PMK partnered with HUGS to sponsor a Mom’s Night Out on September 1st. HUGS is an organization that helps strengthen Hawaii’s families and improve their quality of life as they face the emotional and financial hardships of caring for a seriously ill child.
The moms were treated to a meal at Himalayan Kitchen in Kaimuki and enjoyed a night of talking story and sharing laughs.
To learn more about HUGS, visit https://www.hugshawaii.org/
Navigating Divorce and COVID-19 – What happens if one parent wants their child vaccinated and the other doesn’t?
Many aspects of our daily lives changed during the COVID-19 pandemic. While we seem to be out of the acute phase, some aspects of pandemic life remain. One of those is the debate over whether to vaccinate your children. Here are the factors that a family court judge will take into consideration before issuing a decision:
- Testimony from a medical professional, usually your child’s pediatrician
- Each parent’s lifestyle and how much exposure to infection they may have as a result
- The other people who live in the child’s household, such as an elderly grandparent, a pregnant woman, or half or stepsiblings who are too young to be vaccinated
- What steps each parent is taking to avoid potential infection
- What requirement does the child’s school have in place, such as masks, social distancing, or vaccine mandates?
- The size of their school or circle of friends
Navigating parenting issues after divorce, such as those related to COVID-19, can be overwhelming! PMK senior associate Seth Harris provides knowledgeable, compassionate counsel for all your family law needs. Contact him at Family@HawaiiLegal.com.
Partner R. Laree McGuire Featured Panelist at the Hawaii Chapter Community Association Institute 2021 Legislative Update Webinar
Partner R. Laree McGuire was a featured panelist at the July 14th Hawaii Chapter Community Association Institute (CAI) 2022 Legislative Update Webinar. McGuire addressed HB 2280 providing for the growth of personal agriculture by owners residing in a Planned Community Association under certain conditions; SB 2685 regarding cumulative voting for the election and removal of directors within Planned Community Associations; and SB 2002 regarding reasonable accommodations for disabled persons needing assistance animals in the context of real estate transactions.
Going through a divorce is stressful enough for a family without navigating complicated fee schedules from an attorney. To simplify the process and remove some of the pressure, PMK is now offering fixed-rate services for uncontested divorces. Please contact Seth Harris, senior associate of the PMK family law division at family@HawaiiLegal.com to learn more about this service. For more information about uncontested divorces, go to https://www.hawaiilegal.com/advantages-of-an-uncontested-divorce/.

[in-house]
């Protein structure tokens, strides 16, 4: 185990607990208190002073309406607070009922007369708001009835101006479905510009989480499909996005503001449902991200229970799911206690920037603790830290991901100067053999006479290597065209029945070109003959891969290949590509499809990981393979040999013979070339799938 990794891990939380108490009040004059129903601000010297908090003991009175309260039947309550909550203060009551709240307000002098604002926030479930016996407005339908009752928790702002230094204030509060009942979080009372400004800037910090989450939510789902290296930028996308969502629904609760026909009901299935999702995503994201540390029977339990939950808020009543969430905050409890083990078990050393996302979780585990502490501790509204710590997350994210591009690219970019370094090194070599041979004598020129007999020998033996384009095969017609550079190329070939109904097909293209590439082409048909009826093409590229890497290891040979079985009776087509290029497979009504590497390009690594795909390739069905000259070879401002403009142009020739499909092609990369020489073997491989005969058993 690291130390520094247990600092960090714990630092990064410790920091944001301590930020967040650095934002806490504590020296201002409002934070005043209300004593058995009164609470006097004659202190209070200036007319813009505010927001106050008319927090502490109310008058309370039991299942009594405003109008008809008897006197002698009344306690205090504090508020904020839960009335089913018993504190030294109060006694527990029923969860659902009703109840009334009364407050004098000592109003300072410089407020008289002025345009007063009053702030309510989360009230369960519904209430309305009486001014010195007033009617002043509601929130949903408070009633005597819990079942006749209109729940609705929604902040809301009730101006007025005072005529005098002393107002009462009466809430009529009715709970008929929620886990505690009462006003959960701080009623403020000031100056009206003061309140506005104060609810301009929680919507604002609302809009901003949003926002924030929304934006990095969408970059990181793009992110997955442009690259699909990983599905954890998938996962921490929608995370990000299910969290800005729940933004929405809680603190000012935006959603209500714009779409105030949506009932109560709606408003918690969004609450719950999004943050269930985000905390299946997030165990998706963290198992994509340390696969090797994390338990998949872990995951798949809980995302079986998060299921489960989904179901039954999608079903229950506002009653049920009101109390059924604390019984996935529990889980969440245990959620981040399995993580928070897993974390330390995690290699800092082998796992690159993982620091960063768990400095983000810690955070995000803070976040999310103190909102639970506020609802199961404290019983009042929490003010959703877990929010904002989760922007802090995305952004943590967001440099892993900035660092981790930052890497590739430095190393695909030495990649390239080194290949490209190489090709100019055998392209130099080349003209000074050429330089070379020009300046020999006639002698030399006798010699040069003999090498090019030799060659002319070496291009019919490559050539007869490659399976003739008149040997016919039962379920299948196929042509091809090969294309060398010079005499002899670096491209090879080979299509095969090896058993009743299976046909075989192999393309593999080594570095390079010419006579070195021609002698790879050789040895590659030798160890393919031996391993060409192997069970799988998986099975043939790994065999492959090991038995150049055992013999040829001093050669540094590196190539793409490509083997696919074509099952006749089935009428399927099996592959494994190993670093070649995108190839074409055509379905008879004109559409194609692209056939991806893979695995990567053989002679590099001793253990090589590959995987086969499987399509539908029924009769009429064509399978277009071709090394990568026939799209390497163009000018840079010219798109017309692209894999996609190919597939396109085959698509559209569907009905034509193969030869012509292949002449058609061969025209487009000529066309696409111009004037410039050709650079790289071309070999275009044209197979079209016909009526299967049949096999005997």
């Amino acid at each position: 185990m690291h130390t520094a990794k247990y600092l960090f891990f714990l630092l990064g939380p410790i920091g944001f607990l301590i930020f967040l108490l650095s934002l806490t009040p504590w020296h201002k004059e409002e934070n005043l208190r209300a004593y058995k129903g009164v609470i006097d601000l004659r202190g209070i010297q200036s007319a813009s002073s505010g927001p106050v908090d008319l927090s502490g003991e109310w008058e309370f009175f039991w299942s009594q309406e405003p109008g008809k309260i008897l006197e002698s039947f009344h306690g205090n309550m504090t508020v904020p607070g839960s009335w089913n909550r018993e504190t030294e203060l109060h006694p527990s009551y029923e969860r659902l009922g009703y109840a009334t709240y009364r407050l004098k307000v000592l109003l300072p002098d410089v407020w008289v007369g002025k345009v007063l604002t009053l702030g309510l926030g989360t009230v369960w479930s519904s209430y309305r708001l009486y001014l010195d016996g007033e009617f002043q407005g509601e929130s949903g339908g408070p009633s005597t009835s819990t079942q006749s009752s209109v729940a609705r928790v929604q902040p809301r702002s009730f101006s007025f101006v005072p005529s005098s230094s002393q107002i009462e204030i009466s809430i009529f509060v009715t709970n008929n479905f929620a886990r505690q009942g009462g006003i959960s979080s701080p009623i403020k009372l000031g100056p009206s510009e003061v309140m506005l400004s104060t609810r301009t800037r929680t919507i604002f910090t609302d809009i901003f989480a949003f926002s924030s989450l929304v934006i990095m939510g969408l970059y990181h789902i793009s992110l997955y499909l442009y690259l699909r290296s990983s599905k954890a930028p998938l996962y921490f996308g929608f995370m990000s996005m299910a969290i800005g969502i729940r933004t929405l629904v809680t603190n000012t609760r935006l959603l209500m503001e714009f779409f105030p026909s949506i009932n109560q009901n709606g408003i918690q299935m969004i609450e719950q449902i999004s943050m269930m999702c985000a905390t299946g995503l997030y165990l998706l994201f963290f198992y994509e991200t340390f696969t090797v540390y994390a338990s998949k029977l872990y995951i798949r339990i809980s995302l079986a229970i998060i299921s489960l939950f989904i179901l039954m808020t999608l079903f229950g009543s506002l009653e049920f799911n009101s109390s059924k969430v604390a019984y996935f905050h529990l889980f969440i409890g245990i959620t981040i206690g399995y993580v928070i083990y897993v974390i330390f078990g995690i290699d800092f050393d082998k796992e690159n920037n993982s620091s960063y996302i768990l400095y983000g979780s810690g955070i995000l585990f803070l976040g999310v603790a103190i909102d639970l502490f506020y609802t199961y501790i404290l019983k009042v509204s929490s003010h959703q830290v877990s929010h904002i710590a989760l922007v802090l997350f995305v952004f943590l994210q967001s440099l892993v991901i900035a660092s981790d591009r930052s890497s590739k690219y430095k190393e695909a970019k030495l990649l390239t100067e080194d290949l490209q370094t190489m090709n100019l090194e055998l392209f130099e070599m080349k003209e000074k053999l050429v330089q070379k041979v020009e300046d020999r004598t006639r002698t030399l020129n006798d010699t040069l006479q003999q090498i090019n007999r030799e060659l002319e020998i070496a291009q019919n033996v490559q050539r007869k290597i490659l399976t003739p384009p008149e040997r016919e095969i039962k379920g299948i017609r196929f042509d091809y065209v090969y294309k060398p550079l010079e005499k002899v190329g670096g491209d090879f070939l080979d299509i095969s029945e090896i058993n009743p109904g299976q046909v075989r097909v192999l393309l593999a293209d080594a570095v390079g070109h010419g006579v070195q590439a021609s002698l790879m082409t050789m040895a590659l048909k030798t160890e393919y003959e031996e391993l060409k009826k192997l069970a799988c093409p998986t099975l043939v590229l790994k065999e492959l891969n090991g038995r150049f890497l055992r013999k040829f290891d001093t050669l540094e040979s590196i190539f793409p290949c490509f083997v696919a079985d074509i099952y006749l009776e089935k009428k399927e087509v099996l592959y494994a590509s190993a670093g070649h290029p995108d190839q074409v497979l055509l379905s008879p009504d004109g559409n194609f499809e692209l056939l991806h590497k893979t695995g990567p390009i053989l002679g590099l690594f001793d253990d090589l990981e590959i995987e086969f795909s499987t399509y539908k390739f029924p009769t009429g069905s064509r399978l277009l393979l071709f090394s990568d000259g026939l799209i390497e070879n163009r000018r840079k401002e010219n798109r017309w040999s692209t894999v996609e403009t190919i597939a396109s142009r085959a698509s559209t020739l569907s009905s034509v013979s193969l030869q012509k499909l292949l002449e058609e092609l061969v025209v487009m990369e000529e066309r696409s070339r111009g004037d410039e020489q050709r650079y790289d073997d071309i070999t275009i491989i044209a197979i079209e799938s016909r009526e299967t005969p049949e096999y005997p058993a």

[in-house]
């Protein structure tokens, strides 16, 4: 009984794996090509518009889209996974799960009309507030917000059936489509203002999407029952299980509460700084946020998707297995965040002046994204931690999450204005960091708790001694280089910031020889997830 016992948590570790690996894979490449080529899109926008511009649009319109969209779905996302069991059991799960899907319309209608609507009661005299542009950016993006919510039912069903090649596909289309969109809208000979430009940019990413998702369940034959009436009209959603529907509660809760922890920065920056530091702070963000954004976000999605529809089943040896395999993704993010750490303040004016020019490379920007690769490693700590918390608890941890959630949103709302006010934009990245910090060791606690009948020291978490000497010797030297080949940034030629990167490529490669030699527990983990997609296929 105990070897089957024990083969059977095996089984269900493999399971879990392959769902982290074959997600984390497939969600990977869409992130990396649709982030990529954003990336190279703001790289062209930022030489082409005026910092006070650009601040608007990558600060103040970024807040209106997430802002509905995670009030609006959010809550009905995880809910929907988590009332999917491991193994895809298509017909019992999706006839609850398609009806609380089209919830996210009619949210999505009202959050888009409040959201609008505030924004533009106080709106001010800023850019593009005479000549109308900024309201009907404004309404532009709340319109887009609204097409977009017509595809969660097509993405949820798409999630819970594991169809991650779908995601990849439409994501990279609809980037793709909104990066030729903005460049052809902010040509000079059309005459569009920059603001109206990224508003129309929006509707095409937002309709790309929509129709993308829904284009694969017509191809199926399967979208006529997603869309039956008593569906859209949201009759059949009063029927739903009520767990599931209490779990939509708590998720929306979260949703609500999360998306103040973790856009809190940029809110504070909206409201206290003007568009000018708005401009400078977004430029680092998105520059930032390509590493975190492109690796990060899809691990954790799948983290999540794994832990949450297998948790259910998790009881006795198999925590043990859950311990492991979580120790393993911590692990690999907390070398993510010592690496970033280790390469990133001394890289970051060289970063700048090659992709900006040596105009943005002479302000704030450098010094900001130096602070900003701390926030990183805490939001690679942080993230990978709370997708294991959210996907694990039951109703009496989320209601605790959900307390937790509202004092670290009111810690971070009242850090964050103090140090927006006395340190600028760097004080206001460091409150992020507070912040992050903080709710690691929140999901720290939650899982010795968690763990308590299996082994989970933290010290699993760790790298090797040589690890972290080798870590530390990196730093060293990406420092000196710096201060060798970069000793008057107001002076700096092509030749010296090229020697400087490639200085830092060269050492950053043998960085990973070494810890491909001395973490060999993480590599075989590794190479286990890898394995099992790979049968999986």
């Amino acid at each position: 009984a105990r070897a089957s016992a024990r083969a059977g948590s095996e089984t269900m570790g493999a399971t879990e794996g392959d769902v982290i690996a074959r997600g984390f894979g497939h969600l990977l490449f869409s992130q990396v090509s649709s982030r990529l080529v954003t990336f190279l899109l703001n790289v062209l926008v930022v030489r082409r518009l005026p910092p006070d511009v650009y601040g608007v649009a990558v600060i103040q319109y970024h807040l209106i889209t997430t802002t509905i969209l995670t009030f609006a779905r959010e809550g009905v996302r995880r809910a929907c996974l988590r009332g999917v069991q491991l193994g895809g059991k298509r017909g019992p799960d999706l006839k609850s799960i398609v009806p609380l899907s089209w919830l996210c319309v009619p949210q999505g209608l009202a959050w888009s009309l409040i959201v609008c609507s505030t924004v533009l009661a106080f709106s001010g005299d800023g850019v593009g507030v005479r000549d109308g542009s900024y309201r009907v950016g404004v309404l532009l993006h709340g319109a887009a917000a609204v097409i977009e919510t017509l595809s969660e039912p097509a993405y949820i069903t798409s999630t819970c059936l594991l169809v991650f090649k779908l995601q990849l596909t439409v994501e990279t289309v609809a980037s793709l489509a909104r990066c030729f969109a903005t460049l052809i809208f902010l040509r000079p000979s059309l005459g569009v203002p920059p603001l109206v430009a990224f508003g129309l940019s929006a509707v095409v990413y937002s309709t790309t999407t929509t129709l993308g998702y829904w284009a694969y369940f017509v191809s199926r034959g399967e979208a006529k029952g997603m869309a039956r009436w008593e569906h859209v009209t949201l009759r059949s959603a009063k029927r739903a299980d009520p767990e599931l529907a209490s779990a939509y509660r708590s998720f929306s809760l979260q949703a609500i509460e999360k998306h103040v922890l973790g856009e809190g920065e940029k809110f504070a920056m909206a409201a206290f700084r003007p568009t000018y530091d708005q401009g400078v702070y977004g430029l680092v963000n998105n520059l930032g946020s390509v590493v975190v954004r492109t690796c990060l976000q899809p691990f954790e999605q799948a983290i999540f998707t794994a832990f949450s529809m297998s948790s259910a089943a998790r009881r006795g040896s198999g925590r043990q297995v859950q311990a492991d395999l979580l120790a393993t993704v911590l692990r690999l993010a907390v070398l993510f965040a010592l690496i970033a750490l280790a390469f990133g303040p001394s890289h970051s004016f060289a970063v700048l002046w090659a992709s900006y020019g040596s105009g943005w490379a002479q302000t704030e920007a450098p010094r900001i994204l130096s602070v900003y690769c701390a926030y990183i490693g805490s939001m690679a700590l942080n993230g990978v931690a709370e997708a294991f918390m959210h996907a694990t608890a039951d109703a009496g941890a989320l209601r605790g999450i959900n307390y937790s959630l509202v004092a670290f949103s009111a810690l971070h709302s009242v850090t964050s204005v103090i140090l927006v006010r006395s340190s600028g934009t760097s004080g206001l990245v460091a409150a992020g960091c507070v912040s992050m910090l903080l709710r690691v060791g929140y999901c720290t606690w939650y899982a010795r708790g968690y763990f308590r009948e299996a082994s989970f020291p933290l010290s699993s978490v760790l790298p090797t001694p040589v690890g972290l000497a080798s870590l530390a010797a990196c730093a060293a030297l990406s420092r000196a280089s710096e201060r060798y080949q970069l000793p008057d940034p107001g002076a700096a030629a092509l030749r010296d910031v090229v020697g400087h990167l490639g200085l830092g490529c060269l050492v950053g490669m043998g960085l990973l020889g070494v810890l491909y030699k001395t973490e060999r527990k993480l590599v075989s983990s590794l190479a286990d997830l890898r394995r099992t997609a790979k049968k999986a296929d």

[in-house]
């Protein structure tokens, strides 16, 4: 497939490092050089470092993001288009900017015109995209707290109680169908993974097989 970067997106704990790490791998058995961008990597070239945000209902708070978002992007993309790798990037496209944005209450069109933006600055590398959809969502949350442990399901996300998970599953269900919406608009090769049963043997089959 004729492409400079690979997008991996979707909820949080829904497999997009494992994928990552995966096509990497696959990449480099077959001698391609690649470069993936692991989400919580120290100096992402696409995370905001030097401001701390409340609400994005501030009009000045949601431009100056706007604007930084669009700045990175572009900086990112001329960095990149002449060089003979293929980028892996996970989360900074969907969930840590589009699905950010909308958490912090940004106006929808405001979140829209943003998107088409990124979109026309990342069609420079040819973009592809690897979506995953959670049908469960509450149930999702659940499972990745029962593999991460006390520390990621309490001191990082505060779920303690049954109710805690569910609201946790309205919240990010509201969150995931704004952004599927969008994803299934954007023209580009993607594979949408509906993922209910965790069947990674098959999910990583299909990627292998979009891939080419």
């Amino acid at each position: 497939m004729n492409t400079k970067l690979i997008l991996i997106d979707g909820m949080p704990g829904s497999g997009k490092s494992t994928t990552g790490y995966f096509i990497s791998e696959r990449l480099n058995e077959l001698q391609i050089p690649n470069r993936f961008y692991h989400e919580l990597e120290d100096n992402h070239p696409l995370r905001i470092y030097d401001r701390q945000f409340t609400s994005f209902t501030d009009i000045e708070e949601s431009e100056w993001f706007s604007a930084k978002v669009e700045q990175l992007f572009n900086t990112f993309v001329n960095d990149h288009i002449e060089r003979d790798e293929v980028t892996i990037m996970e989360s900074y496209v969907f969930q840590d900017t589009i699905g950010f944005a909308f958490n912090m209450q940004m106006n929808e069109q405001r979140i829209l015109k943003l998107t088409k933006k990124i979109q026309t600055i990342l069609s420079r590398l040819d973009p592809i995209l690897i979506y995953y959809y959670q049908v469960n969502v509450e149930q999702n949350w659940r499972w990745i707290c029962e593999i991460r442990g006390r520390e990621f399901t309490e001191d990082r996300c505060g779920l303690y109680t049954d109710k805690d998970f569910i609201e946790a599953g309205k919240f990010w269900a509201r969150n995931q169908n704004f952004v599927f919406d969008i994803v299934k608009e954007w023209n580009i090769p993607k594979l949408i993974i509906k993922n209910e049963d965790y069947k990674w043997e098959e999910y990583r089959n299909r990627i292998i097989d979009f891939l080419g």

What happens if you no longer wish to be married but you believe you shouldn’t have to go through a divorce? In such a case, you may wish to pursue an annulment.
The difference between an annulment and a divorce is that a divorce cancels a legally valid marriage while an annulment is a court declaration that confirms a marriage never actually existed.
Because the grounds for annulments are very limited, Hawaii family court judges rarely grant them. If you seek an annulment and it is denied, you can still file for divorce if you are legally married.
Here are the cases in which the court will allow annulments, as long as one or both spouses show legal proof:
- Blood relations – If you and your spouse are related (cousins or closer) even if you were aware of the blood ties before the marriage.
- Age – If you or your spouse were not legally old enough to be married, which in the state of Hawaii is 18, or as young as 16 with written consent from both sets of parents.
- Already married – If one or both has a living spouse that they are still married to.
- Mental capacity – If one party lacks the mental capacity to consent, such as if they were under the influence of alcohol, or if they didn’t have the mental capacity to consent, such as due to an ongoing health condition.
- Physical incapacity – If one or both of the parties is impotent, unable to have children, or physically incapable of getting married.
- Force, duress, or fraud – If you are forced to go through with marriage while under duress, or if your spouse misrepresented an essential aspect of your marriage. In this case, an annulment is granted only if you didn’t live with your spouse before you were married.
- Disease – If your spouse was afflicted with a “loathsome disease” at the time of your marriage and hid it from you.
Here are the two major benefits of an annulment versus a divorce:
- Each spouse leaves the marriage with any money or possessions that they brought into it without litigation. However, there are specific provisions for child custody
- If your spouse was already married and you didn’t know about it, you may be entitled to a financial allowance.
Do you need help deciding whether you should seek an annulment or a divorce? Seth Harris, a senior associate at the PMK family law division, is available to assist you with annulment, divorce, and any other family law needs. For more information, go to www.hawaiilegal.com/practice-areas/family-law-2/.